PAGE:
Pasa Tem­pos Mu­sic by the Moun­tain Goats and Jakob Bro

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Beat the Champ (Merge Records) Song­writer John Darnielle and his band, the Moun­tain Goats, are at their best when fram­ing a col­lec­tion of songs around a par­tic­u­lar idea. Their finest al­bums are au­to­bi­o­graph­i­cal (The Sun­set Tree), fea­ture story sketches joined by a loose nar­ra­tive (Tal­la­has­see), or are cen­tered on com­mon themes (The Life of the

World to Come). The band’s lat­est al­bum is based on a killer con­cept: pro­fes­sional wrestling. Th­ese sharply de­lin­eated fa­bles fo­cus on one-time grap­plers and the lore sur­round­ing them, con­veyed with a range of melodic and in­stru­men­tal ap­proaches that give them the dra­matic flow of a Broad­way mu­si­cal. Darnielle gen­er­ates folk­like myth-mak­ing with “The Leg­end of Chavo Guer­rero” and “The Bal­lad of Bull Ramos.” He makes use of wrestling-world tropes to re­lay in­sights into hu­mans in con­flict, whether they have reached a break­ing point — turn­ing from good to evil — as in “Heel Turn 2” or are con­tem­plat­ing the emas­cu­la­tion that would come from re­veal­ing an op­po­nent’s true self to the world, as in “Un­masked!” For Darnielle, wrestling is more than a pas­time. He had a trou­bled child­hood, and here he pays lov­ing homage to the es­cape that the fan­tasy of wrestling meant to him as a kid, imag­in­ing what the fan­tasy meant to the men in­volved. In­form­ing it all is a nos­tal­gic air of glory days gone by, painted in bold brush­strokes that are larger than life, just like the sport it­self. — Robert Ker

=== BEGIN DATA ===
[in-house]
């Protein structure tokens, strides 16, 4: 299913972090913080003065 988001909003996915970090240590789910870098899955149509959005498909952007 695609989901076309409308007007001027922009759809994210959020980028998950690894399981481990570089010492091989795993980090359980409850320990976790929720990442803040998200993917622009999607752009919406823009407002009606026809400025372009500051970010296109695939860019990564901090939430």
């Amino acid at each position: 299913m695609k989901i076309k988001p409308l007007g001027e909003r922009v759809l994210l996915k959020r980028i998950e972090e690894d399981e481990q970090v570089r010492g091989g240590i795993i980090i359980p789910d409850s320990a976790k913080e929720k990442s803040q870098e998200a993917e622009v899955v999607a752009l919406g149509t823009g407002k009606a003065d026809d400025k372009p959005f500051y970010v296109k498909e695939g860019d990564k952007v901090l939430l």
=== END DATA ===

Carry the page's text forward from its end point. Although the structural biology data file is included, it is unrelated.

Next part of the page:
JAKOB BRO Ge­fion (ECM) Named for a Norse god­dess of vir­gin­ity and plow­ing, gui­tarist Jakob Bro’s Ge­fion is less mythic, in­dus­tri­ous, and un­touched than its ti­tle sug­gests. Bro is a sort of slow-hand Bill Frisell (not so quick-handed him­self), his sound shim­mer­ing with enough twang and bris­tle to keep it in­ter­est­ing. His res­onat­ing elec­tric ways are less back­woods than Frisell’s and more Euro-cos­mopoli­tan, his airy chords and misty phras­ing com­ing in tunes both con­sid­ered and cool. Bro, heard on the late drum­mer Paul Mo­tian’s Gar­den of Eden, draws out the same ethe­real, patternless per­cus­sion from Jon Chris­tensen that Mo­tian stirred into that 2004 date — the sort of sub­tle-school drum­ming that en­livens even the most drawn-out mo­ments. In one of the more up­beat num­bers, “End­ing,” Chris­tensen cre­ates a sort of un­pre­dictable slap­dash that pro­pels the mu­sic for­ward at a stum­ble pace. Bassist Thomas Mor­gan pro­vides thought­ful, har­monic contrasts that sup­port Bro’s con­sid­ered chords. He traces Bro’s gray gui­tar lines on “Ok­to­ber” in a shad­owy uni­son and takes to a brisk can­ter on “And They All Came March­ing Out of the Woods,” a piece that seems less a march than a horse­back ride. Bro’s warm­est, most melodic mo­ments come on “Copen­hagen,” a place that’s pro­vided its share of mu­si­cal in­spi­ra­tion. One might wish for more siz­zle and vol­ume from the gui­tarist, along the lines of what he’s shown when tour­ing with trum­peter To­masz Stan´ko. Next time? — Bill Kohlhaase

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